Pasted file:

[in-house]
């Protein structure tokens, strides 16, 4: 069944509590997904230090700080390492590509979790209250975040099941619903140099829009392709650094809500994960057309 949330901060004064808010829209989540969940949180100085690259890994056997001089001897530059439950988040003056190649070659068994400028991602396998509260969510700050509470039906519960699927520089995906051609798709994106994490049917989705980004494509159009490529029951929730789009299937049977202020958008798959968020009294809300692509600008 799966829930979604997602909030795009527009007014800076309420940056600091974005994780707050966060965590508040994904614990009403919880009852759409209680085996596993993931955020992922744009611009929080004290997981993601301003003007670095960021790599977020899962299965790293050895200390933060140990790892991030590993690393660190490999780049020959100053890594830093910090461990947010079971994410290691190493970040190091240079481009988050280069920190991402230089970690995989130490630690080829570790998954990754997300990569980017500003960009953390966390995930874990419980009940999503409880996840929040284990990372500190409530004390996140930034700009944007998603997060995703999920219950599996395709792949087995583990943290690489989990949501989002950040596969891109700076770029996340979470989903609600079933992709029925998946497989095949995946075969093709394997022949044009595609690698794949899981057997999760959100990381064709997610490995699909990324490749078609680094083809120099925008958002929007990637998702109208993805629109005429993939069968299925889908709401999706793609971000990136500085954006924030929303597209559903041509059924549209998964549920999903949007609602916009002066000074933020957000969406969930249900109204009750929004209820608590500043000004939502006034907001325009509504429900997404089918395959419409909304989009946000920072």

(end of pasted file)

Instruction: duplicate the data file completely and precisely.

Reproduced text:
[in-house]
């Protein structure tokens, strides 16, 4: 069944509590997904230090700080390492590509979790209250975040099941619903140099829009392709650094809500994960057309 949330901060004064808010829209989540969940949180100085690259890994056997001089001897530059439950988040003056190649070659068994400028991602396998509260969510700050509470039906519960699927520089995906051609798709994106994490049917989705980004494509159009490529029951929730789009299937049977202020958008798959968020009294809300692509600008 799966829930979604997602909030795009527009007014800076309420940056600091974005994780707050966060965590508040994904614990009403919880009852759409209680085996596993993931955020992922744009611009929080004290997981993601301003003007670095960021790599977020899962299965790293050895200390933060140990790892991030590993690393660190490999780049020959100053890594830093910090461990947010079971994410290691190493970040190091240079481009988050280069920190991402230089970690995989130490630690080829570790998954990754997300990569980017500003960009953390966390995930874990419980009940999503409880996840929040284990990372500190409530004390996140930034700009944007998603997060995703999920219950599996395709792949087995583990943290690489989990949501989002950040596969891109700076770029996340979470989903609600079933992709029925998946497989095949995946075969093709394997022949044009595609690698794949899981057997999760959100990381064709997610490995699909990324490749078609680094083809120099925008958002929007990637998702109208993805629109005429993939069968299925889908709401999706793609971000990136500085954006924030929303597209559903041509059924549209998964549920999903949007609602916009002066000074933020957000969406969930249900109204009750929004209820608590500043000004939502006034907001325009509504429900997404089918395959419409909304989009946000920072």